The 2018 Oscars were a case study in not just how far we've come in the way we talk about the victims of sexual harassment, abuse, and assault, but also in how much further we still have to go. There were conversations about the #MeToo and Time's Up movements at the Oscars, it's true. But the words seemed to directly contrast the events of the ceremony itself. It's hard to believe that accusations of sexual assault ruin mens' lives — a common criticism from those who refuse to believe victims that come forward — when the Oscars showed us just the opposite. From Ryan Seacrest to Miguel to Kobe Bryant, men accused of sexual harassment or assault were not only prominently featured before and during the ceremony, but some of them even took home awards.
A lot of attention and importance has been given to men and women who are speaking out against alleged predators in Hollywood — so much so that many of these Silence Breakers were made TIME Magazine's 2017 Person of the Year. In the wake of a New York Times exposé about Harvey Weinstein's alleged sexual abuse of numerous women over many years (Weinstein has denied through a spokesperson any accusations of rape), men and women — from Salma Hayek to Angelina Jolie to Anthony Rapp to Lupita Nyong'o to Terry Crews — have come forward with claims of abuse as well, whether at the hands of Weinstein or at the hands of other powerful Hollywood men.
In the wake of some of these allegations, concrete action was taken. Weinstein was kicked out of The Academy and fired from The Weinstein Company. Kevin Spacey was fired from his Netflix series House of Cards and replaced by Christopher Plummer in the Oscar-nominated film All The Money In The World (in the wake of the allegations against him, Spacey's spokesperson said that the actor was "taking the time necessary to seek evaluation and treatment"). Showrunner Mark Schwahn was fired from The Royals after allegations of sexual harassment was brought against him from Royals actor Alexandra Park and One Tree Hill actors Hilarie Burton, Sophia Bush, and Daneel Ackles (Schwahn has yet to respond publicly to the accusations).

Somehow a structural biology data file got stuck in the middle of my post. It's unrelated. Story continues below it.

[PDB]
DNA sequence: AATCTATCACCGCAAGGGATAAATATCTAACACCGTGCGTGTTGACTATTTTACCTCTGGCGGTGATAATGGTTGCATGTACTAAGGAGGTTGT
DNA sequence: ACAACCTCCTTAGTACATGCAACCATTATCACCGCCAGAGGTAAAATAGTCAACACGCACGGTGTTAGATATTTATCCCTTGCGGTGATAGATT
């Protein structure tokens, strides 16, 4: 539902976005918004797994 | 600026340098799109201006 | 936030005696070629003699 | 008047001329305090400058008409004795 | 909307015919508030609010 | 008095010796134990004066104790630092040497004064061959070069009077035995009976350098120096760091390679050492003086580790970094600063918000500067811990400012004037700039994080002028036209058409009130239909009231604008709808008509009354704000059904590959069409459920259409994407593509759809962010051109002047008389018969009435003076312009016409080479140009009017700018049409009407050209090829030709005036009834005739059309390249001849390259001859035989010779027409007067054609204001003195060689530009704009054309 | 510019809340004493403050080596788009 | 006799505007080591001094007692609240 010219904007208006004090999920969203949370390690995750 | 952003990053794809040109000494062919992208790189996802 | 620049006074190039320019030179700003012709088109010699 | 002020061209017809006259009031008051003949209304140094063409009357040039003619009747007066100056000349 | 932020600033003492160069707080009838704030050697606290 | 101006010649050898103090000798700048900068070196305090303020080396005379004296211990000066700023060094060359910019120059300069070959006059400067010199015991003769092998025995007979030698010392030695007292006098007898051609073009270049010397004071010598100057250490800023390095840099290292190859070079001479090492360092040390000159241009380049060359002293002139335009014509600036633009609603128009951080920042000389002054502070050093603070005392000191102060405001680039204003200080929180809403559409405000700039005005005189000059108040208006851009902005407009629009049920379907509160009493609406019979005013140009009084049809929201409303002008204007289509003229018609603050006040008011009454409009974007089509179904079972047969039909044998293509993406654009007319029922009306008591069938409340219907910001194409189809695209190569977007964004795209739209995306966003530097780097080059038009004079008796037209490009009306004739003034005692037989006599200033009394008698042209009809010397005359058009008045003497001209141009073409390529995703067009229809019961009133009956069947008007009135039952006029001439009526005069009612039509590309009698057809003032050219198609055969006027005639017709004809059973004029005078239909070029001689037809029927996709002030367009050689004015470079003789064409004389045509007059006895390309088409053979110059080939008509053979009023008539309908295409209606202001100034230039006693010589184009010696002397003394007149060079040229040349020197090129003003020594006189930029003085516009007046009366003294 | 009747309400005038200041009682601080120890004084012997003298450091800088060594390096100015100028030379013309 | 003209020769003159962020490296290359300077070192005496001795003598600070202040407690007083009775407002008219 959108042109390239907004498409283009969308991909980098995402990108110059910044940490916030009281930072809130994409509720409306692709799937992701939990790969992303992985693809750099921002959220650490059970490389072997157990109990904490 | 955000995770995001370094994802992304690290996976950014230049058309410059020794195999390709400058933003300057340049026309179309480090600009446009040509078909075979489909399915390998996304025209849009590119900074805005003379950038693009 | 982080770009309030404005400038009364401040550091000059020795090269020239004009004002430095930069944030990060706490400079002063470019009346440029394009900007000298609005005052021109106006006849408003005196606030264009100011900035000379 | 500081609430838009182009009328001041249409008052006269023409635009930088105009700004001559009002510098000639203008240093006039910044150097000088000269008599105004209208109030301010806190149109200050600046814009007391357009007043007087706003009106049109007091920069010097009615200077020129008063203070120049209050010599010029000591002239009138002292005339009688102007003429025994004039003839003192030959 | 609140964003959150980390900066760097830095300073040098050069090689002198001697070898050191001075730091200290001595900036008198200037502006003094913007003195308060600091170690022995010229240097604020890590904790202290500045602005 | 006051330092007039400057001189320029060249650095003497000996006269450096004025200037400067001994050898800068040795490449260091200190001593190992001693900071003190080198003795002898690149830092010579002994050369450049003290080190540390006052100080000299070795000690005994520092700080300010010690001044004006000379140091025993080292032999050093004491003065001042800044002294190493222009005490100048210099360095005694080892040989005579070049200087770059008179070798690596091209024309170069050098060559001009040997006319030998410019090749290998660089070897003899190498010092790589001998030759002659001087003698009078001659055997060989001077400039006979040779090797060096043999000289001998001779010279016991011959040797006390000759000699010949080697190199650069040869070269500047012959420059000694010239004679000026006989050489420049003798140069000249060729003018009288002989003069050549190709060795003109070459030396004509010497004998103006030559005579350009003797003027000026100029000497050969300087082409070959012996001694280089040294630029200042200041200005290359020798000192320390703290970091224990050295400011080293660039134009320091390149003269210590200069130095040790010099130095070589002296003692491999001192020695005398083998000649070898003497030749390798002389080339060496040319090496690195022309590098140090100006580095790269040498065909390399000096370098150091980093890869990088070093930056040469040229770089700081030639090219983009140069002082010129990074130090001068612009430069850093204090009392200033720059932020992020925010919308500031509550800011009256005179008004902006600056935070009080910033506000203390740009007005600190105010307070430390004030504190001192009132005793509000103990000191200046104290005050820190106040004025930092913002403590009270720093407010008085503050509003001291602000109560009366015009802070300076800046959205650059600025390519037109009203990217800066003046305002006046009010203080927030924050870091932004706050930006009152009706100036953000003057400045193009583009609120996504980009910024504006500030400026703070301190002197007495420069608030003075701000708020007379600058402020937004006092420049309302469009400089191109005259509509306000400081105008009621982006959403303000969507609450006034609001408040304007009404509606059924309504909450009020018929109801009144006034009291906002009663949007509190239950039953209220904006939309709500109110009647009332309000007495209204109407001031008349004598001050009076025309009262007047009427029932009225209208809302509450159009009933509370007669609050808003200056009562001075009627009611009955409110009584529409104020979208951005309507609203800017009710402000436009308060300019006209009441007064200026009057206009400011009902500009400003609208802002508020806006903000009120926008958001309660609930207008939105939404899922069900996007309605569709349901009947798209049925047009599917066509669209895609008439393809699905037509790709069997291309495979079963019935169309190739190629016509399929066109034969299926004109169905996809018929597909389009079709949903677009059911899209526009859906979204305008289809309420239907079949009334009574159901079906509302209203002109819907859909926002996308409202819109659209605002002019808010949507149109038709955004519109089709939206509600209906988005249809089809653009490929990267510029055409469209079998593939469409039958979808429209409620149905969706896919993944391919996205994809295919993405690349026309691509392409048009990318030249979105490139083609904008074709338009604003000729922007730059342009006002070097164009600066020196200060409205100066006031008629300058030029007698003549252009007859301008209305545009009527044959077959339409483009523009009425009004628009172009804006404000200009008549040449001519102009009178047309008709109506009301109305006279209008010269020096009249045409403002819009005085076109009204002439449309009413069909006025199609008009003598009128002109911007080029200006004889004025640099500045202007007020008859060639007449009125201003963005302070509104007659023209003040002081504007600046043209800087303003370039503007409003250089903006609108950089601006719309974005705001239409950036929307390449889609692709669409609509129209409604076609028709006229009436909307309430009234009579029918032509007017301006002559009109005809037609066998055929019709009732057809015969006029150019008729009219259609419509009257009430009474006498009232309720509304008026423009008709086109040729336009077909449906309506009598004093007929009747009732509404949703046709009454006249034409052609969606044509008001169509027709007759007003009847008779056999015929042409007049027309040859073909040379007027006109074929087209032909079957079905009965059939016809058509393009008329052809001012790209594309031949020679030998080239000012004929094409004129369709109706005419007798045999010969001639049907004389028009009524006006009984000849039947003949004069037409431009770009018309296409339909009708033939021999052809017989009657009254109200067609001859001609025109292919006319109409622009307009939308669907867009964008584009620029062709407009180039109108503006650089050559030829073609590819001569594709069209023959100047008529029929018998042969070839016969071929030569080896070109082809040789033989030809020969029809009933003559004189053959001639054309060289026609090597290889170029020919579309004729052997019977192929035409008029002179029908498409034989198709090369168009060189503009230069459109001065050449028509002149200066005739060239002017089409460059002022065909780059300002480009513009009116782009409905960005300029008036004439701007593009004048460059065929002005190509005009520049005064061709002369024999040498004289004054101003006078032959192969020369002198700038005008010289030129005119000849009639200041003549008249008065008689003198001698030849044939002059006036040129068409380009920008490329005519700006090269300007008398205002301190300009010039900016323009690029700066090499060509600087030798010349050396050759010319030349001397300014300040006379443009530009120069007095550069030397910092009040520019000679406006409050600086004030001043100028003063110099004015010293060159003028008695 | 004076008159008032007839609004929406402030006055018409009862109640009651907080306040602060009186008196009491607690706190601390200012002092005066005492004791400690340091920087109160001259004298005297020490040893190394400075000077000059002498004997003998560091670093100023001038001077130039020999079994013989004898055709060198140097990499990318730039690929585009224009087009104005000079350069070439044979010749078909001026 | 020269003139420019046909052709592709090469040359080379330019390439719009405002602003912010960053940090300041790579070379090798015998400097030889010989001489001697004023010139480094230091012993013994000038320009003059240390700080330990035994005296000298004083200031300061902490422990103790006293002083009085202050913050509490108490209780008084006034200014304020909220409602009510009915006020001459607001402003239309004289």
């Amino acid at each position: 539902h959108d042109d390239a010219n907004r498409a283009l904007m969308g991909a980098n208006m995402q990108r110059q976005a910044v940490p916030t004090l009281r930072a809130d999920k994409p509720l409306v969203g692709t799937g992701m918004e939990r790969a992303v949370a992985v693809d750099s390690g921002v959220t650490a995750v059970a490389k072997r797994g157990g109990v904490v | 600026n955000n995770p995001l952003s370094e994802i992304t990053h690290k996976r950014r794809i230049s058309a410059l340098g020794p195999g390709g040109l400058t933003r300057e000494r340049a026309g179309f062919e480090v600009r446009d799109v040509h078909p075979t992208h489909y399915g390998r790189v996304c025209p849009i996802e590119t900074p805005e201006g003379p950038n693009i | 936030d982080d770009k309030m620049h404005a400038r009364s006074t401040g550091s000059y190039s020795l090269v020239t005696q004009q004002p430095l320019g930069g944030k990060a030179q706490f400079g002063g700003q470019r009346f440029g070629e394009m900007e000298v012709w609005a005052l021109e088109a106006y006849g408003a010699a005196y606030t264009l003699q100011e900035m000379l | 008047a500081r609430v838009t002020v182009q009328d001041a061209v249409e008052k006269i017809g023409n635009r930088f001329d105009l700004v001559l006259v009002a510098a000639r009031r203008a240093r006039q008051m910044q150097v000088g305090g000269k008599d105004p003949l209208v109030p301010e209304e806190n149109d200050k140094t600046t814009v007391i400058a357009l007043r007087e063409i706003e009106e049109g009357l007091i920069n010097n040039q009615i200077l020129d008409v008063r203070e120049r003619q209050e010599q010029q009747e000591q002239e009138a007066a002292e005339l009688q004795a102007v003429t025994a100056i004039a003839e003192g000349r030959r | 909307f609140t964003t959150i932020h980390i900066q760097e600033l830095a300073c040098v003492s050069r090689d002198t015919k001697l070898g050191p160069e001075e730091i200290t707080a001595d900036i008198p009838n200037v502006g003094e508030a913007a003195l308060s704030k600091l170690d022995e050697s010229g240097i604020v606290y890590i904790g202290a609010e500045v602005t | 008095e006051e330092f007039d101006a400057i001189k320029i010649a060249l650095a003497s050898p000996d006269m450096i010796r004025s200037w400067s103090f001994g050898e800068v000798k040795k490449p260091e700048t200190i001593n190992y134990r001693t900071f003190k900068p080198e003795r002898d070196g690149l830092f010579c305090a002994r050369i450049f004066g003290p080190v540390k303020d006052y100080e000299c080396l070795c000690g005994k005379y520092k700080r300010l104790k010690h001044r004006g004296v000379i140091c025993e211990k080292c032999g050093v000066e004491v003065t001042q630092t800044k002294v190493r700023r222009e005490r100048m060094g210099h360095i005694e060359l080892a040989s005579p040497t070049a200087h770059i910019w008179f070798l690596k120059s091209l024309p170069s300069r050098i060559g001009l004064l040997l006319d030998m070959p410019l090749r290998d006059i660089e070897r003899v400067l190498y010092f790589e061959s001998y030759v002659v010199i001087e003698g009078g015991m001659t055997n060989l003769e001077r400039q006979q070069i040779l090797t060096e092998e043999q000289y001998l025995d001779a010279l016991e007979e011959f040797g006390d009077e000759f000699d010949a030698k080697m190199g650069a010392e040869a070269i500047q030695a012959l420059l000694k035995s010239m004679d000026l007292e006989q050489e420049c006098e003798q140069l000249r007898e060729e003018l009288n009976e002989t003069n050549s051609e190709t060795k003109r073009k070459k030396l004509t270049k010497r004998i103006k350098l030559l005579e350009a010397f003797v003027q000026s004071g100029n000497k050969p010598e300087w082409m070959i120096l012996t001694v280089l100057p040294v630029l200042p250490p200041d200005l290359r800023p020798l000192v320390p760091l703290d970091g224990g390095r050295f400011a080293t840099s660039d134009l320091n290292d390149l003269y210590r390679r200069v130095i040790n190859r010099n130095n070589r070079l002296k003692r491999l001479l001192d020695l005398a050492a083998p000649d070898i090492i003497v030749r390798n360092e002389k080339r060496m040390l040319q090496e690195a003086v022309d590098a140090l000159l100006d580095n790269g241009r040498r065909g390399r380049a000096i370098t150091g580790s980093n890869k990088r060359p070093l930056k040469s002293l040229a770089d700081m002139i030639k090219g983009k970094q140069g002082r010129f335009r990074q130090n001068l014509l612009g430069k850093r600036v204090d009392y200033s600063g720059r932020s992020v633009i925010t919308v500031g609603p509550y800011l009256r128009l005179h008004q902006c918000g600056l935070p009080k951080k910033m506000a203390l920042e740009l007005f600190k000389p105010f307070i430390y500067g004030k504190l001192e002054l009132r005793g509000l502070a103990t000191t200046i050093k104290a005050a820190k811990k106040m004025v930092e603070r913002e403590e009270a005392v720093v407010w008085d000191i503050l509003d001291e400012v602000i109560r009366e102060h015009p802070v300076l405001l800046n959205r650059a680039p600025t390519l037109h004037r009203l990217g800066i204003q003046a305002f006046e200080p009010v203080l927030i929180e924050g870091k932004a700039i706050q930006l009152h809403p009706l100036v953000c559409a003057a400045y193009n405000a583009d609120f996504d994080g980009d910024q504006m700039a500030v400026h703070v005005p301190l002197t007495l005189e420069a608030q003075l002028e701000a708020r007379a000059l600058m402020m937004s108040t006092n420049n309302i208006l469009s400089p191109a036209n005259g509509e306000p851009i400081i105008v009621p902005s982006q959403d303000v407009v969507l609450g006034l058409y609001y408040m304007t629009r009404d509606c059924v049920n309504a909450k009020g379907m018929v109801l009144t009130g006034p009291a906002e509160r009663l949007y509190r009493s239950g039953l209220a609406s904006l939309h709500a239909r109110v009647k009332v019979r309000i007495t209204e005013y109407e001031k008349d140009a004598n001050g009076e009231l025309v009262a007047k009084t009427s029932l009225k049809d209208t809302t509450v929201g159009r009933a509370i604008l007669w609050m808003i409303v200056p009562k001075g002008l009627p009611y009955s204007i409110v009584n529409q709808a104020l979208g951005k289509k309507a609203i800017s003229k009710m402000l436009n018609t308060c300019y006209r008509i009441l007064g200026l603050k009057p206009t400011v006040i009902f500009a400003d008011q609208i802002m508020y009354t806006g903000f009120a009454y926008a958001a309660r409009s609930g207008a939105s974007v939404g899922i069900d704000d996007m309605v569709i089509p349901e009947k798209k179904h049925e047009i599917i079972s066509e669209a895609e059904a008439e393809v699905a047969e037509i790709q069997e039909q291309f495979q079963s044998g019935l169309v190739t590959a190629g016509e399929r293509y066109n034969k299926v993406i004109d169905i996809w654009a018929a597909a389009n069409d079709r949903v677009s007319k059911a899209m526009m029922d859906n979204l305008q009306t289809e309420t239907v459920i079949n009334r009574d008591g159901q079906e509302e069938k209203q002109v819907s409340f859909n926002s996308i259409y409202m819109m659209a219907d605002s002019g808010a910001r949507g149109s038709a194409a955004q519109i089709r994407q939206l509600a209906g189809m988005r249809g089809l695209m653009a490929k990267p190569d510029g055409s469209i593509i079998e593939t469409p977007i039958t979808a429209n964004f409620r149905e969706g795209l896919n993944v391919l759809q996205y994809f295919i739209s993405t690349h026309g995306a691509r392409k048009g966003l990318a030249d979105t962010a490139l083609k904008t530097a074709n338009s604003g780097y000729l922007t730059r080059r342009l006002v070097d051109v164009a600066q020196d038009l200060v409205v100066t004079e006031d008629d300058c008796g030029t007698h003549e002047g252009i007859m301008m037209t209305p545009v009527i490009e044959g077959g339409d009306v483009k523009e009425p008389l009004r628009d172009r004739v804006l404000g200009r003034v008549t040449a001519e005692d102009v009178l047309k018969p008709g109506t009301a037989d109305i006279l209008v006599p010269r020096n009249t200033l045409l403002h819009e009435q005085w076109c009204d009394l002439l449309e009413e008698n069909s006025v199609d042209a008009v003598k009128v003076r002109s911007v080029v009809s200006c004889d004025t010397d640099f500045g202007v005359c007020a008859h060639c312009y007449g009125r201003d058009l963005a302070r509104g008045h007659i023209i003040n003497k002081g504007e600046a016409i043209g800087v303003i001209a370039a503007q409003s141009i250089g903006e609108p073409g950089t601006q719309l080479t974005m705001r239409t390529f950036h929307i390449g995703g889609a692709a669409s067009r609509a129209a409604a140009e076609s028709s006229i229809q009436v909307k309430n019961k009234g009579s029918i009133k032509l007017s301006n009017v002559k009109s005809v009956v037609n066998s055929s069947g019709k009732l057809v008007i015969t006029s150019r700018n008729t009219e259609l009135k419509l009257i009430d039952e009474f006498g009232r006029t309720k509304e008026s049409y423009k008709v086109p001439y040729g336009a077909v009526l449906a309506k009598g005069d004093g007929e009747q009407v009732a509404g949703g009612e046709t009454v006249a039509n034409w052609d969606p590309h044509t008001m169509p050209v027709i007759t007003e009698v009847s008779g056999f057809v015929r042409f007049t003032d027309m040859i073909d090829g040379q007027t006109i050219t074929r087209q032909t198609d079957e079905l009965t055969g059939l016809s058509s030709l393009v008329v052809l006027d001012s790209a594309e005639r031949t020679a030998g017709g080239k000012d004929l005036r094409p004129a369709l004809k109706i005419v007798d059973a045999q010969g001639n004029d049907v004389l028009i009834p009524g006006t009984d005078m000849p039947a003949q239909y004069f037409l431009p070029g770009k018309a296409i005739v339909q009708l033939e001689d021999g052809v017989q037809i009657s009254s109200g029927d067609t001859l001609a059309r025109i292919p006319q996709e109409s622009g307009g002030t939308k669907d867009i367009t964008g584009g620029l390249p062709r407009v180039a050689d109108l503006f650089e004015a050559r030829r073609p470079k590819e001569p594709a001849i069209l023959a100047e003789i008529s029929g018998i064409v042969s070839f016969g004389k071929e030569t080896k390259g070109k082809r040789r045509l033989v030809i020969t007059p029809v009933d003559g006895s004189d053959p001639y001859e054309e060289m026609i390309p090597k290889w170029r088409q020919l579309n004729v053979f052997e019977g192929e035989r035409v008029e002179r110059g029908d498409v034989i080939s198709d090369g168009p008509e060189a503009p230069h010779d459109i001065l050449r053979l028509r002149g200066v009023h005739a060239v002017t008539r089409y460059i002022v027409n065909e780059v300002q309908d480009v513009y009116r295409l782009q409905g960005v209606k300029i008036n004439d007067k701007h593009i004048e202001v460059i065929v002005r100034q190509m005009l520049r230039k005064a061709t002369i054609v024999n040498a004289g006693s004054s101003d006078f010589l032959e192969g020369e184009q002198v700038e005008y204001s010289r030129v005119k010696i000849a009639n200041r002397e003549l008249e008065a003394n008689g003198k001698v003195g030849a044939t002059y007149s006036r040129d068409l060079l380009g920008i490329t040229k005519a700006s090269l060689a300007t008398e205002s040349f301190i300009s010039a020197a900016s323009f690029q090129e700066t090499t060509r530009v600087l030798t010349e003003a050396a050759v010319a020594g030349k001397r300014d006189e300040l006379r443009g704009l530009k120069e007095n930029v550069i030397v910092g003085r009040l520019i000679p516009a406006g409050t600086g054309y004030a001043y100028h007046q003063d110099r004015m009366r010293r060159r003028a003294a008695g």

However, not every powerful Hollywood man accused of sexual assault, abuse, or harassment has received such swift punishment and, despite backlash from fans on social media, many accused men were not only present at the Oscars on Sunday night, they were front and center.
Perpetually busy host Ryan Seacrest was accused of sexual harassment by his former stylist Suzie Hardy, an allegation that Seacrest denied and which an internal investigation by the E! Network found to have "insufficient evidence." Despite the allegations, the host was still seen on the Oscars pre-show red carpet, though he was infrequently featured. Deadline speculated that this was because many celebrities avoided speaking with him. However, many celebrities — from Common to Rita Moreno to even Plummer — did stop and talk to Seacrest and, though many viewers on Twitters were upset to see the host on the red carpet, many also argued in his defense.
During the ceremony, Bryant was not only nominated for Best Animated Short Film for Dear Basketball, but he also won the award and took to the stage. The basketball player was accused of rape in 2003 and, though criminal charges were dropped when the 19-year-old accuser declined to testify in court, Bryant later settled a civil case with the accuser out of court. This was brought up by many, many viewers on Twitter who were displeased to see Bryant receiving one of Hollywood's biggest honors, but that certainly didn't stop the Academy from voting for him in the first place.
Add that to the fact that Miguel (accused of sexual assault by a University of New Mexico student, which the singer denies) performed, and Gary Oldman (accused of domestic violence by his ex-wife in 2001, which was denied by Oldman) won Best Actor in a Leading Role, and time doesn't seem to be up for all accused men in Hollywood — no matter how often we throw the evocative phrase around.
The only place where time genuinely seems to be up is on social media, where fans have been calling out the apparent hypocrisy of the awards ceremony all night long. But that isn't enough. At a time when even Kimmel acknowledges in his opening monologue how important it is for Hollywood to set an example for the rest of the world, Hollywood is doing an incredibly flawed job. "We can't let bad behavior slide anymore. The world is watching us. We need to set an example," the host said in his opening monologue, and it appears that he was right about one thing: the world is watching Hollywood right now. And they're disgusted.
If you or someone you know has been sexually assaulted, call the National Sexual Assault Telephone Hotline at 800-656-HOPE (4673) or visit online.rainn.org.